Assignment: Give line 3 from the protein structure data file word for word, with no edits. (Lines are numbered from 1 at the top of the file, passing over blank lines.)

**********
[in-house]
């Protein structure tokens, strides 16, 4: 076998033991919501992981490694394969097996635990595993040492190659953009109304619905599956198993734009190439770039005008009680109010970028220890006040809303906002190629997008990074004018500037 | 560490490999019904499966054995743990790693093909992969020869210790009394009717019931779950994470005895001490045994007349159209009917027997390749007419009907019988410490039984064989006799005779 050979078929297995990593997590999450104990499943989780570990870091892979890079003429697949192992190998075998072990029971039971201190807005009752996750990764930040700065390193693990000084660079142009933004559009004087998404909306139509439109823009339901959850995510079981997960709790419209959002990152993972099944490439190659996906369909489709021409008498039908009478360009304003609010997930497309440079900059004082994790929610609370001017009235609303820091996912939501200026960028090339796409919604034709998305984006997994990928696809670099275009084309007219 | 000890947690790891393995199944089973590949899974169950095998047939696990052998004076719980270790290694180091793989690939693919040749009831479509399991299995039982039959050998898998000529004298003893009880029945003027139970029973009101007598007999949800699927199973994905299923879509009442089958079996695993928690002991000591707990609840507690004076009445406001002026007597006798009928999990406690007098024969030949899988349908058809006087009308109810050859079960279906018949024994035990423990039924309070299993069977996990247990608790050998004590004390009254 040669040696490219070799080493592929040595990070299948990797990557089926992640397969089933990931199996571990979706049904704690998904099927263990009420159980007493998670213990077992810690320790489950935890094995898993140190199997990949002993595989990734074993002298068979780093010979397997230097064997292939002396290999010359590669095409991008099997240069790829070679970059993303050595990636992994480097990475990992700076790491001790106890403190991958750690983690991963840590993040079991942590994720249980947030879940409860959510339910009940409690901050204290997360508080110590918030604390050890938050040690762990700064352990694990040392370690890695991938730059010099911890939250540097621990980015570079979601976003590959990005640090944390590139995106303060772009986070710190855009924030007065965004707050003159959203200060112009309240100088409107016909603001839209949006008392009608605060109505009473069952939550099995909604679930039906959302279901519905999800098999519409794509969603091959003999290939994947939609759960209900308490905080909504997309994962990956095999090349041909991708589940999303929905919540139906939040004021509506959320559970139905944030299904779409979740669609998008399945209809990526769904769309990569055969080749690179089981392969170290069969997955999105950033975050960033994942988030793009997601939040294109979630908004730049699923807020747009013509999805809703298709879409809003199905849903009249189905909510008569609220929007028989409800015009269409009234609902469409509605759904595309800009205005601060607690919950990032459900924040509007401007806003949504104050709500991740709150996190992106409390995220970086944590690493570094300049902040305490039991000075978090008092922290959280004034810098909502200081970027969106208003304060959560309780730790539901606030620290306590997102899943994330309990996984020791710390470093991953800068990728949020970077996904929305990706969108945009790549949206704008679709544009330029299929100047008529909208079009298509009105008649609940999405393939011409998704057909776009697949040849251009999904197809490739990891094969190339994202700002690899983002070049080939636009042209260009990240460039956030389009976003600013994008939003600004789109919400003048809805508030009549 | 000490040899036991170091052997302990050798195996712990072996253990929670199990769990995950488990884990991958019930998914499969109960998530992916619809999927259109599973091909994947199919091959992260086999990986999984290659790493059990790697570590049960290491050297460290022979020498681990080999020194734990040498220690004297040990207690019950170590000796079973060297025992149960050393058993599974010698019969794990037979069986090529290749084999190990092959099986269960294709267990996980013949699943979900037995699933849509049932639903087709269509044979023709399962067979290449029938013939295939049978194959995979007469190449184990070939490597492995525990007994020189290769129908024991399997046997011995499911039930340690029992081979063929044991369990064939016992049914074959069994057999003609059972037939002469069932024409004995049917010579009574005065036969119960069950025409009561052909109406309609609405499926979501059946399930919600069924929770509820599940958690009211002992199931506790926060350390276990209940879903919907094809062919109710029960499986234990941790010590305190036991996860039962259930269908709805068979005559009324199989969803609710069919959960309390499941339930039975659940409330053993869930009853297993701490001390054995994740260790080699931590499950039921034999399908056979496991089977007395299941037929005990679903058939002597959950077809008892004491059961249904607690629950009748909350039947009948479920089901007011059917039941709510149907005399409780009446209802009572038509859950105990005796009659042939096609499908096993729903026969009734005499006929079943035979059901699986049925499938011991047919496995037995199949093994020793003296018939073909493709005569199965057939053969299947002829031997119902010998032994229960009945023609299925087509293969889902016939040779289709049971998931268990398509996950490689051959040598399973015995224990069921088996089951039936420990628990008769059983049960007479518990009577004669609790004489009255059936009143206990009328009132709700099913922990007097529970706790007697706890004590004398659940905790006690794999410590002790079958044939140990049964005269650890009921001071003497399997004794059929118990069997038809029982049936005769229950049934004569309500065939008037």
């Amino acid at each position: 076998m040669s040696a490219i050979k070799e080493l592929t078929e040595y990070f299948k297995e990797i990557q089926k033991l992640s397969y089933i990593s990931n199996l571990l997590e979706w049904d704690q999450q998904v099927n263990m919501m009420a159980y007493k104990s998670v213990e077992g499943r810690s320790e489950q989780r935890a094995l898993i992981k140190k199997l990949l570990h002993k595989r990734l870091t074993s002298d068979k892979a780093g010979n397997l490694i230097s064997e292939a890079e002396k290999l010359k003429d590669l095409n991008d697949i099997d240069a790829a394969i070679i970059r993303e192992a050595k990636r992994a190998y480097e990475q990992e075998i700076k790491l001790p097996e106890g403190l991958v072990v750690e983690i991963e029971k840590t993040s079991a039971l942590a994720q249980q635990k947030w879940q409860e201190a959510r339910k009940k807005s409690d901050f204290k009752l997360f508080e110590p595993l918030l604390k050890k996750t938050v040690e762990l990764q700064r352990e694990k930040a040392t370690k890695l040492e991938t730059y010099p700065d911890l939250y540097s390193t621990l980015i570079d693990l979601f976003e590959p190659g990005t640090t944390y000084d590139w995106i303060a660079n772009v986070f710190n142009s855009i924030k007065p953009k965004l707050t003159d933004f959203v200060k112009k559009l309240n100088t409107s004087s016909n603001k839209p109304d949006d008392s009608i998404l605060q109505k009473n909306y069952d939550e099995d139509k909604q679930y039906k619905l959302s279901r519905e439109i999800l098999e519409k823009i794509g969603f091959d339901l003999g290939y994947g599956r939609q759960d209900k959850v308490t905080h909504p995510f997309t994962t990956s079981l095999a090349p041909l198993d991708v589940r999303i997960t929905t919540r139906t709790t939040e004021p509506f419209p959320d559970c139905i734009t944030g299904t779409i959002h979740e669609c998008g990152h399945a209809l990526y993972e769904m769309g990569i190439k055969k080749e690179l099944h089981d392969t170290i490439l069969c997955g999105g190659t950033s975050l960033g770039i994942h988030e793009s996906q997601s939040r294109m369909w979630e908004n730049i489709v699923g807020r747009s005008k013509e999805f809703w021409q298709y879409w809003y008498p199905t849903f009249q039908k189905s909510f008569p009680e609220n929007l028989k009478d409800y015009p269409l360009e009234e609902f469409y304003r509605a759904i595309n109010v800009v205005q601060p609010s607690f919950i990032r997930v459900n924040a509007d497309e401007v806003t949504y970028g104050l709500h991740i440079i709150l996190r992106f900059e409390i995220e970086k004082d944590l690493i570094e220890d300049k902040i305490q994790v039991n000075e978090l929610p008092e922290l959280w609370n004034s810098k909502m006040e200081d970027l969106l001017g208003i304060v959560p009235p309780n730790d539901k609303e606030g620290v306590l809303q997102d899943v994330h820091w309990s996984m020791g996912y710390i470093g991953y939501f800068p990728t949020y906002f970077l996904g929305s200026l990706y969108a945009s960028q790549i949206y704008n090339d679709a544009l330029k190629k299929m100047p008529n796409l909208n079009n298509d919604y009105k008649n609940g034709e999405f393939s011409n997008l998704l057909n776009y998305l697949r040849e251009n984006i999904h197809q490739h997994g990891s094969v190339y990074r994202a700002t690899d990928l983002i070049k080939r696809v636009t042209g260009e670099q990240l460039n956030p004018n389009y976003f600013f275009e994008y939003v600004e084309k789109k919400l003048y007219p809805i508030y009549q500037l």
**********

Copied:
């Amino acid at each position: 076998m040669s040696a490219i050979k070799e080493l592929t078929e040595y990070f299948k297995e990797i990557q089926k033991l992640s397969y089933i990593s990931n199996l571990l997590e979706w049904d704690q999450q998904v099927n263990m919501m009420a159980y007493k104990s998670v213990e077992g499943r810690s320790e489950q989780r935890a094995l898993i992981k140190k199997l990949l570990h002993k595989r990734l870091t074993s002298d068979k892979a780093g010979n397997l490694i230097s064997e292939a890079e002396k290999l010359k003429d590669l095409n991008d697949i099997d240069a790829a394969i070679i970059r993303e192992a050595k990636r992994a190998y480097e990475q990992e075998i700076k790491l001790p097996e106890g403190l991958v072990v750690e983690i991963e029971k840590t993040s079991a039971l942590a994720q249980q635990k947030w879940q409860e201190a959510r339910k009940k807005s409690d901050f204290k009752l997360f508080e110590p595993l918030l604390k050890k996750t938050v040690e762990l990764q700064r352990e694990k930040a040392t370690k890695l040492e991938t730059y010099p700065d911890l939250y540097s390193t621990l980015i570079d693990l979601f976003e590959p190659g990005t640090t944390y000084d590139w995106i303060a660079n772009v986070f710190n142009s855009i924030k007065p953009k965004l707050t003159d933004f959203v200060k112009k559009l309240n100088t409107s004087s016909n603001k839209p109304d949006d008392s009608i998404l605060q109505k009473n909306y069952d939550e099995d139509k909604q679930y039906k619905l959302s279901r519905e439109i999800l098999e519409k823009i794509g969603f091959d339901l003999g290939y994947g599956r939609q759960d209900k959850v308490t905080h909504p995510f997309t994962t990956s079981l095999a090349p041909l198993d991708v589940r999303i997960t929905t919540r139906t709790t939040e004021p509506f419209p959320d559970c139905i734009t944030g299904t779409i959002h979740e669609c998008g990152h399945a209809l990526y993972e769904m769309g990569i190439k055969k080749e690179l099944h089981d392969t170290i490439l069969c997955g999105g190659t950033s975050l960033g770039i994942h988030e793009s996906q997601s939040r294109m369909w979630e908004n730049i489709v699923g807020r747009s005008k013509e999805f809703w021409q298709y879409w809003y008498p199905t849903f009249q039908k189905s909510f008569p009680e609220n929007l028989k009478d409800y015009p269409l360009e009234e609902f469409y304003r509605a759904i595309n109010v800009v205005q601060p609010s607690f919950i990032r997930v459900n924040a509007d497309e401007v806003t949504y970028g104050l709500h991740i440079i709150l996190r992106f900059e409390i995220e970086k004082d944590l690493i570094e220890d300049k902040i305490q994790v039991n000075e978090l929610p008092e922290l959280w609370n004034s810098k909502m006040e200081d970027l969106l001017g208003i304060v959560p009235p309780n730790d539901k609303e606030g620290v306590l809303q997102d899943v994330h820091w309990s996984m020791g996912y710390i470093g991953y939501f800068p990728t949020y906002f970077l996904g929305s200026l990706y969108a945009s960028q790549i949206y704008n090339d679709a544009l330029k190629k299929m100047p008529n796409l909208n079009n298509d919604y009105k008649n609940g034709e999405f393939s011409n997008l998704l057909n776009y998305l697949r040849e251009n984006i999904h197809q490739h997994g990891s094969v190339y990074r994202a700002t690899d990928l983002i070049k080939r696809v636009t042209g260009e670099q990240l460039n956030p004018n389009y976003f600013f275009e994008y939003v600004e084309k789109k919400l003048y007219p809805i508030y009549q500037l």